Of course, almost no single study should be taken as the final word on any therapy. However, negative results are likely to be more reliable than positive results, and the balance of the evidence is so far pretty negative concerning the usefulness of probiotic therapy for kidney failure. There are theoretical and in vitro study results which suggests that the best one could hope to achieve with probiotic therapy in kidney failure patients is a 10-20% decrease in bloodwork markers of renal failure, which might or might not be sufficient to meaningfully affect the clinical symptoms and the course of the disease. Certainly, in the face of being unable to routinely employ dialysis and transplantation, the most effective therapies available for humans with kidney disease, we should employ any treatment that offers a significant benefit, even a small one. But at this point, it doesn’t look like probiotic therapy holds especially great promise for this disease, unlike some of the other possible conditions in which it might be useful.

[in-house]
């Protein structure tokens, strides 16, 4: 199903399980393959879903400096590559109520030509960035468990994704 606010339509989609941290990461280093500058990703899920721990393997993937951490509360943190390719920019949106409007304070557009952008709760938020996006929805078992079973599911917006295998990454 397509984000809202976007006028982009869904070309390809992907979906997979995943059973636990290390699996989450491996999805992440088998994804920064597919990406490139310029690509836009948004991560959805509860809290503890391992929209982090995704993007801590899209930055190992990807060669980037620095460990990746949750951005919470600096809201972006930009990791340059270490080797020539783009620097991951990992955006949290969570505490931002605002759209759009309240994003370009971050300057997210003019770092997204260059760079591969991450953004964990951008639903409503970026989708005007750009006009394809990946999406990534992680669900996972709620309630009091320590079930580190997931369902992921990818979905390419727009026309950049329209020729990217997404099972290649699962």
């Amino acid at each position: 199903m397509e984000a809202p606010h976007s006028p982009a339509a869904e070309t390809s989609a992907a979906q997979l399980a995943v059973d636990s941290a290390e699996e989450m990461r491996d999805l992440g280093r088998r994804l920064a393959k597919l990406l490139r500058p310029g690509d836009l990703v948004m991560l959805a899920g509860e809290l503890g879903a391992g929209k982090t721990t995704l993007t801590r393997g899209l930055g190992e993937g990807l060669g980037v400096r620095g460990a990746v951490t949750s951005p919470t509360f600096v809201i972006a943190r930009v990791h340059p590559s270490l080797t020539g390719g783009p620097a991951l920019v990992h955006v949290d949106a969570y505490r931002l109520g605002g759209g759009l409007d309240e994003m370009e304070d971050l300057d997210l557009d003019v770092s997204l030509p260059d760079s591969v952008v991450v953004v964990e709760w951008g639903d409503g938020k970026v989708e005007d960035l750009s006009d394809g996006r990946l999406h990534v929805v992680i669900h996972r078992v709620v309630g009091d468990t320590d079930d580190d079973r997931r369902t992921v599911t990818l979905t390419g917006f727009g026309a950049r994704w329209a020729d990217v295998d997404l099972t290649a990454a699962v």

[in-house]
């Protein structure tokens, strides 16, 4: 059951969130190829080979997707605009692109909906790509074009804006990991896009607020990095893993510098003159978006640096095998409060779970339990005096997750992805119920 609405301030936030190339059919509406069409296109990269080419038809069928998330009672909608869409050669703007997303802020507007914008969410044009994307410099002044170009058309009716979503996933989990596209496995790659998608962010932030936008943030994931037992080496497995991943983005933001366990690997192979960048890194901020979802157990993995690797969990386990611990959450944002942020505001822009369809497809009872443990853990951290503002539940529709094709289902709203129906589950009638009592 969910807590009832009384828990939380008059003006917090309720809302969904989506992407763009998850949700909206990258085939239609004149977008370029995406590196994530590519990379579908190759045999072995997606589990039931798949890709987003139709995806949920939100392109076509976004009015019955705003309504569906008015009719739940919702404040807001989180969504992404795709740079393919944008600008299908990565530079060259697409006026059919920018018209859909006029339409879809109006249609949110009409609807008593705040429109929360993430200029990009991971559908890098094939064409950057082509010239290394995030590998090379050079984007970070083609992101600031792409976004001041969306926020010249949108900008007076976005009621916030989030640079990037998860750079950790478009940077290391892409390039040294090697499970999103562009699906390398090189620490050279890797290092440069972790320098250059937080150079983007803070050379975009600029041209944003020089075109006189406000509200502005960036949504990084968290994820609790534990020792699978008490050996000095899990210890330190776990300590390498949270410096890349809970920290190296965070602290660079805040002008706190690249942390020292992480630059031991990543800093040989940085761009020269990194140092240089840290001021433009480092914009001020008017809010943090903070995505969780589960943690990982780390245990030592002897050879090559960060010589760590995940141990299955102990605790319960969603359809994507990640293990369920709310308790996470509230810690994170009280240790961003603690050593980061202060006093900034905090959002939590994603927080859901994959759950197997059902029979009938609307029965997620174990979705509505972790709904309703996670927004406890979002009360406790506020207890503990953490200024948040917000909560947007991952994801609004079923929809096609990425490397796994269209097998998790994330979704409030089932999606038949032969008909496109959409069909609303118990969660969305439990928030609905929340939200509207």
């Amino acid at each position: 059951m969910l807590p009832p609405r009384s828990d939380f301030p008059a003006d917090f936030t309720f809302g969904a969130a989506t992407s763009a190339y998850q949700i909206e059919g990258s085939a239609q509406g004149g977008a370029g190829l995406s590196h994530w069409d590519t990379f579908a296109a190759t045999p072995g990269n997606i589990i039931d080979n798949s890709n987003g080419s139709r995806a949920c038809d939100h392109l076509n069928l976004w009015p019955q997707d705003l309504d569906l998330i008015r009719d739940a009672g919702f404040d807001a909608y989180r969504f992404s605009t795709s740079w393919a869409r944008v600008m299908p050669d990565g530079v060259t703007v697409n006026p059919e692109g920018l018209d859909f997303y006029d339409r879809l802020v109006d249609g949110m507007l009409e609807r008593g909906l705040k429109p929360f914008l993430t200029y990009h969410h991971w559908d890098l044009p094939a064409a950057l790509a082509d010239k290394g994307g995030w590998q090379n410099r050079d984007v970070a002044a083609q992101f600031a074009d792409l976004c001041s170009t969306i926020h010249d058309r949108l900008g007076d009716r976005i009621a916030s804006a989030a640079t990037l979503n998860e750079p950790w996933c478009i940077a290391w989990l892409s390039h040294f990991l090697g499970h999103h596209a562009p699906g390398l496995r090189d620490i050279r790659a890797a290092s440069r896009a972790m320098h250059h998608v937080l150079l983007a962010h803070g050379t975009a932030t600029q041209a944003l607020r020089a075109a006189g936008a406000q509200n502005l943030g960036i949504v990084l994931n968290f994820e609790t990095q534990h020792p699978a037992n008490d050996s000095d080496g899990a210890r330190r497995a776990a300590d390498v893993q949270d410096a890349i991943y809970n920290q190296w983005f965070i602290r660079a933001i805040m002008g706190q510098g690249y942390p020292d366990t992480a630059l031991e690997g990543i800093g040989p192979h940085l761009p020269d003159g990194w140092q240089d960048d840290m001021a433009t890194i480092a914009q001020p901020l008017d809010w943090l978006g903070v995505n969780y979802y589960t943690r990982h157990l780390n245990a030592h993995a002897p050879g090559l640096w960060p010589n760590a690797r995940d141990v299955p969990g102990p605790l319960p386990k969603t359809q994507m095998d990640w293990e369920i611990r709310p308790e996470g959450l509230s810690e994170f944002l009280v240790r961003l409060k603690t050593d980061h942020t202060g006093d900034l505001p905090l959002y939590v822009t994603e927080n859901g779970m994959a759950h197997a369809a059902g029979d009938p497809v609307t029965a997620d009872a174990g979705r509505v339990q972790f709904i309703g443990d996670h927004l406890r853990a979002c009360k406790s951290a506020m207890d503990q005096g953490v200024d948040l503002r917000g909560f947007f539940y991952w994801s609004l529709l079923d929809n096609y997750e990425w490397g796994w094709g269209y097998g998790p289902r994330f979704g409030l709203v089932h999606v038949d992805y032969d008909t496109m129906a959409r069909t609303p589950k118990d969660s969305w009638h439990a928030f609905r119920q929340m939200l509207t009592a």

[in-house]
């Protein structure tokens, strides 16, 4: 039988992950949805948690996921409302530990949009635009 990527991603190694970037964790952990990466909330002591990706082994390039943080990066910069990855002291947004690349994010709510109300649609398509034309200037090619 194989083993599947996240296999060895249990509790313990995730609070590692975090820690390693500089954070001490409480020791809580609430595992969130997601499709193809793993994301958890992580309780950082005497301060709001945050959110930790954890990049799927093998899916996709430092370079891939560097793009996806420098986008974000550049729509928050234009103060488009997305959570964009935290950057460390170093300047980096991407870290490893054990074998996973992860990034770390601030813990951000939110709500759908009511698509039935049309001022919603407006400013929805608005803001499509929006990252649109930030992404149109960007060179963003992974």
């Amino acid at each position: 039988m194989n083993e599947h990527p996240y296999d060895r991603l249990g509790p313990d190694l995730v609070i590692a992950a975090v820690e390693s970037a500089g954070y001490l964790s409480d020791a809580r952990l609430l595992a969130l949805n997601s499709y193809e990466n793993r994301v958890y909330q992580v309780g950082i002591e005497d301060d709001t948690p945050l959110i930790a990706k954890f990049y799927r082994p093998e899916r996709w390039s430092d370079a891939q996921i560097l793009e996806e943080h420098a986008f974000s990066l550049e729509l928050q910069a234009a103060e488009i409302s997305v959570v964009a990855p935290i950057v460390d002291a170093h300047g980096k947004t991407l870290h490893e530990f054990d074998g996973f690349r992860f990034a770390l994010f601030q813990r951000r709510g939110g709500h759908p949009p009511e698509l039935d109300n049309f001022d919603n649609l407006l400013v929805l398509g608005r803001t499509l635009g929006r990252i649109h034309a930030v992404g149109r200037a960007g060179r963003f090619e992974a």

In any case, there doesn’t seem to be a strong case for suggesting owners spend their money on this product based on the evidence so far available. And the negative findings so far seen in clinical studies of dogs and cats point out the danger of extrapolating from limited studies in other species. The company-sponsored studies in rats and miniature pigs with artificially induced kidney disease have not proven an accurate indicator of the product’s performance in cats and dogs with naturally occurring kidney failure.